Tabharfaidh muintir Árann suntas d'íomhá áirithe as an albam a roinnim libh anseo, íomhá nár facthas cheana de shoitheach a sheoladh as Gaillimh go hÁrainn sa tréimhse 1873 go 1891, an galtán rotha Citie of the Tribes. B'é an galtán Pilot roimpi an chéad bhád farrantóireachta go hÁrainn ach bhronn an Citie of the Tribes rialtacht éigin ar an seirbhís sin. I ndáiríre, áfach, is fearr a bhí an galtán Duras, a tháinig i gcomharbacht uirthi in 1891, in ann ag farraigí cháite Locha Lurgain.
Ar bord an tsoithigh seo, tháinig go hÁrainn an tAthair Eoghan Ó Gramhnaigh (1863-1899), a bhailigh amhráin in Inis Meáin in 1889. Maireann cóipeanna de na hamhráin siúd i measc lámhscríbhinní Sheáin Mhig Fhlainn (1843-1915) i Leabharlann Náisiúnta na hÉireann (Ls.3253) agus freisin i leathannacha an nuachtán lenár oibrigh Mag Fhlainn, an Tuam News, inar fhoilsigh an tAthair Ó Gramhnaigh an t-ábhar béaloidis a d'aimsigh sé sna hoileáin. Seans gurb í gníomhaíocht Uí Ghramhnaigh i leith an bhéaloidis oileánda a spreag an múinteoir scoile Dáithí Ó Ceallacháin (c.1853-1937) chun amhráin agus béaloideas a bhailiú in Árainn. Roinn Ó Ceallacháin an t-ábhar a bhailigh seisean le Ó Gramhnaigh agus freisin le múinteoir eile – arbh bailitheoir amhrán é chomh maith – Domhnall Ó Fotharta (c.1834-1919) a mhair sa Chaladh gar do Chloch na Rón, Co. na Gaillimhe. D'fhoilsigh Ó Fotharta agus Ó Gramhnaigh araon ábhar Uí Cheallacháin. Bhí na fir seo go léir páirteach i ngréasán trasnáisiúnta scoláireachta ina raibh amhráin Ghaeilge á bplé trí chomhfhreagras agus trí fhoilseacháin éagsúla – irisí, nuachtáin, agus cnuasaigh d'ábhar béil – gréasán a bhí gnóthach go maith lena linn siúd ach go háirithe agus a mhaireann inniu le cabhair ón saol luathmhar digiteach. Tá tuiscintí úra ar dhlús na luath-scoláireachta siúd, ar a deachaighdeáin, agus ar a luach ag teacht chun cinn de réir a chéile, de réir mar a spreagann nochtadh na bhfoinsí nua an t-allagar. Ar scáth a chéile a mhaireann na daoine.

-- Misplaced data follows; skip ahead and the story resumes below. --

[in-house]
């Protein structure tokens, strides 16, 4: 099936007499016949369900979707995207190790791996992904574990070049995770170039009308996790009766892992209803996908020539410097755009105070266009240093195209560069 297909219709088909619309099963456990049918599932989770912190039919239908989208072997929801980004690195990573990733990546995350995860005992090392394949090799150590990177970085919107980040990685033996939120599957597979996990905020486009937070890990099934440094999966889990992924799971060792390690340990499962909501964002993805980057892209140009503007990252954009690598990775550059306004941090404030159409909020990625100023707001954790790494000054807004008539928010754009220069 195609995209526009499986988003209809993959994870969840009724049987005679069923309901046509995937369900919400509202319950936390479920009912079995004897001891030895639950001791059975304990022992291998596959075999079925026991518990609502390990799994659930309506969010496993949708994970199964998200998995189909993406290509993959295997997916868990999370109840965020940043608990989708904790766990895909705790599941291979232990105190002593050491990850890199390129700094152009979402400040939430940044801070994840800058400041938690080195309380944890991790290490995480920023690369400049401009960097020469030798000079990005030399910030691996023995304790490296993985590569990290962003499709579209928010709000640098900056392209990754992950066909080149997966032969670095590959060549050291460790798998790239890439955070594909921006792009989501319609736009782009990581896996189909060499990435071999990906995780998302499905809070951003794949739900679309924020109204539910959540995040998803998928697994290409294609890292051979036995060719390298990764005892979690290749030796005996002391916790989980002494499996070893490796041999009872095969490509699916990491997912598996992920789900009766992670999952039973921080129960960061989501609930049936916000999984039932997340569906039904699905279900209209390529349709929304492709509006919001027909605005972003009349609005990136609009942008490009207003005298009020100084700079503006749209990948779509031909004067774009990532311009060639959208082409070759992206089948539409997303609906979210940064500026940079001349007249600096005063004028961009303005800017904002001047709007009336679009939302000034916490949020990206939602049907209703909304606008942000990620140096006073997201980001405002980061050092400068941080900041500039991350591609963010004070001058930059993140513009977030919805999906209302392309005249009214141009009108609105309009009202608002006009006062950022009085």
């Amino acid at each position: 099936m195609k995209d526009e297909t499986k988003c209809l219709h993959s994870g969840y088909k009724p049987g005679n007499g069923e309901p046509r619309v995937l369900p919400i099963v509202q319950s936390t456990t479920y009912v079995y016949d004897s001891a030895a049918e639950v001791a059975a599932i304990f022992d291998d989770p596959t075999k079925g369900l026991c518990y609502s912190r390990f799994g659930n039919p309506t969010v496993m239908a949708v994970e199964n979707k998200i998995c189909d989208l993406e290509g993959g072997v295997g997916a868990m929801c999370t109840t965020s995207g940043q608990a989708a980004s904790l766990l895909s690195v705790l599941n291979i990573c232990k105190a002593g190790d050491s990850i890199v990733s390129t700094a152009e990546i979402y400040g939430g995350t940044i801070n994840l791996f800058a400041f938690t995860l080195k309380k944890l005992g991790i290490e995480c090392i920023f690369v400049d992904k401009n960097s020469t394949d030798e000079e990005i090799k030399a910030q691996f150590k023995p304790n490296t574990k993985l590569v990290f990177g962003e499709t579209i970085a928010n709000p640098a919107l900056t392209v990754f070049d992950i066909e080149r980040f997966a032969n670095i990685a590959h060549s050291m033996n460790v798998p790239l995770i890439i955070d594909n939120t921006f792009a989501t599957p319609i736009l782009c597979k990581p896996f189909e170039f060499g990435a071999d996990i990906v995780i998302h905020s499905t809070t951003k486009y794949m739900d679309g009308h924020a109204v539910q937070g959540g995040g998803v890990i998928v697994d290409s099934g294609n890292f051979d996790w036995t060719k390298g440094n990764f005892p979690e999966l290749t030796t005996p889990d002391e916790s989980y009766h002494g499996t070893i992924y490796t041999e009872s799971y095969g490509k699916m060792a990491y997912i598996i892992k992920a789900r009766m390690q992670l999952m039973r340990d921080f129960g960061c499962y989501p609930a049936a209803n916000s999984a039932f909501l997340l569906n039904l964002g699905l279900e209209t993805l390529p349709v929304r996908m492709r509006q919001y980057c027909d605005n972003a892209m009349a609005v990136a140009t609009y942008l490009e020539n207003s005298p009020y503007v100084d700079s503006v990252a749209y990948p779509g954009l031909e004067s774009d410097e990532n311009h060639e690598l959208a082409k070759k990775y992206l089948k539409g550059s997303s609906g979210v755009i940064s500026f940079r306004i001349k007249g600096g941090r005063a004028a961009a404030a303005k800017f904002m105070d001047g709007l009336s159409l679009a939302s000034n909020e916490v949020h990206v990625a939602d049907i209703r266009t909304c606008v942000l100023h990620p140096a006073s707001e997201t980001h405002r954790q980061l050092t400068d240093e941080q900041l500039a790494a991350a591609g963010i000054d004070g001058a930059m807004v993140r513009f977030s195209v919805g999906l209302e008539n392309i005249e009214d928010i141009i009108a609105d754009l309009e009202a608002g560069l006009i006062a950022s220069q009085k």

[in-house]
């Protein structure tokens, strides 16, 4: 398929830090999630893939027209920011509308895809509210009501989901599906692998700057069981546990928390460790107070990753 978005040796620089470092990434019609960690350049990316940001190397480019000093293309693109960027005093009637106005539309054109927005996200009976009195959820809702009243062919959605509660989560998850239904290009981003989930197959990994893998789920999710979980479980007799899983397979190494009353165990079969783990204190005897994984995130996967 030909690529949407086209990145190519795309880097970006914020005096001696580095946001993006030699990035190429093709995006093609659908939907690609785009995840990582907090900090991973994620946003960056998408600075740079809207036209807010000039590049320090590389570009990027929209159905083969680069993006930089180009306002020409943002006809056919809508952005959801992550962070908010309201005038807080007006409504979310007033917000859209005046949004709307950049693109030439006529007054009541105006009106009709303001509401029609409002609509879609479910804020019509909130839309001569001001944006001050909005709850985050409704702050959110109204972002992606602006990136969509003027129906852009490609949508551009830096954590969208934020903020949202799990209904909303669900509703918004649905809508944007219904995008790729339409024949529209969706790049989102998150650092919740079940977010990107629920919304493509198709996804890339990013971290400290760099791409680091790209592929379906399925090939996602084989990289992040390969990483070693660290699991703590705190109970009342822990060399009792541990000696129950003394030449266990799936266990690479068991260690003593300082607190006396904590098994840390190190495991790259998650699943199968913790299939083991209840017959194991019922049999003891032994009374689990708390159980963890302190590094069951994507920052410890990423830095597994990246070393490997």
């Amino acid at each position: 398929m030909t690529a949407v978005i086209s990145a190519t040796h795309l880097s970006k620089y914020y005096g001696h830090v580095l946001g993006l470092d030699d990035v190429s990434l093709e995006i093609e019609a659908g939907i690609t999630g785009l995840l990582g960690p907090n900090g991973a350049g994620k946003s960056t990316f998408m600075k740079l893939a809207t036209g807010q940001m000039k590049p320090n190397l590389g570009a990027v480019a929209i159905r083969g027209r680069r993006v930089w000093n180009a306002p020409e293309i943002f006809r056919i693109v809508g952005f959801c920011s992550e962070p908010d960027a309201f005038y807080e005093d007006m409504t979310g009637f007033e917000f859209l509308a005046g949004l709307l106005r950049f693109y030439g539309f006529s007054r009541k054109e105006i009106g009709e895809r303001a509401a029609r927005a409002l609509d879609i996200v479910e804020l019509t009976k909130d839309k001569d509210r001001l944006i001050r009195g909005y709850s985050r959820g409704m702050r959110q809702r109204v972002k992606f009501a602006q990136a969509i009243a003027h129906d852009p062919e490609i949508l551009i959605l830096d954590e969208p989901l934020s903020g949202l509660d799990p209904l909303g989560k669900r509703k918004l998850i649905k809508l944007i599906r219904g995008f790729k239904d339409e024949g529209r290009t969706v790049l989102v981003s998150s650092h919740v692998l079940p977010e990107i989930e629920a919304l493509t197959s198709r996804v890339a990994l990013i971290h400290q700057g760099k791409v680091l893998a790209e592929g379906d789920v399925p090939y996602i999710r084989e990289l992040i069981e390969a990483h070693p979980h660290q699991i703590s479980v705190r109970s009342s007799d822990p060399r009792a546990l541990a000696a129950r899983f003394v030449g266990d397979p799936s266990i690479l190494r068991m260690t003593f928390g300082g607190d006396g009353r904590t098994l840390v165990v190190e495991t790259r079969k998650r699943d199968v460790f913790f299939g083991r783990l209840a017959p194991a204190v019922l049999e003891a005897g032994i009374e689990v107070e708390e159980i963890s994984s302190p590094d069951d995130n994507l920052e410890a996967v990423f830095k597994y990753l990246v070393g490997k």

My friend and colleague Jackie Uí Chionna recently shared with me news of a treasure trove of photographs found in Chetham's Library in Manchester, England. The librarians there have no accession history for this fascinating collection of images from Galway City and its environs and no idea how it came to be in one of the oldest public libraries in the world. They are now crowdsourcing the Galway Album via Flickr in the hope that members of the public can help them to gather information about the images. My colleague Jackie is investigating the background to the album and who might have taken the photographs. I am grateful to her and to Chetham's Library for their generosity in enabling me to share the story with you.
Aran Islanders will be particularly interested in one of the photographs from the album, which I share with you here, an image never seen before of a vessel that used to sail from Galway to Aran in the period 1873 to 1891, the paddle-steamer Citie of the Tribes. Preceded by the steamer Pilot, which was the first ferry to Aran, and succeeded in 1891 by the steamer Duras, this vessel brought a greater degree of regularity to the service. She was, however, susceptible to the frequently inclement weather of Galway Bay and reliability of service really only came with the Duras.
Aboard this vessel, there came to Aran Fr Eoghan Ó Gramhnaigh (1863-1899) or Fr Eugene O'Growney, who collected songs in Inis Meáin in 1889. Copies of those songs survive amidst the manuscripts of John Glynn (1843-1915) in the National Library of Ireland (Ls.3253) and also in the pages of a newspaper for which Glynn worked, the Tuam News, in which Fr O'Growney published folkloric material he found in the islands. It may well have been O'Growney's efforts to record island folklore that prompted a local schoolteacher, David O'Callaghan (c.1853-1937), to collect songs and folklore in Aran. O'Callaghan shared the material he collected with O'Growney and with another schoolteacher – who was likewise a song-collector – Domhnall Ó Fotharta (c.1834-1919) who lived at Calla near Roundstone, Co. Galway. Both Ó Fotharta and Ó Gramhnaigh published O'Callaghan's material. Each of these men participated in a transnational network of scholarship on songs in Irish that operated then via correspondence and various publications – journals, newspapers, and folkloric collections – a network that was quite active in their time, and which persists today with the help of digital technologies. Fresh interpretations of the intensity of this early song scholarship, of its high standards, and of its value are emerging gradually as new sources energize the debate. Ar scáth a chéile a mhaireann na daoine – no man is an island.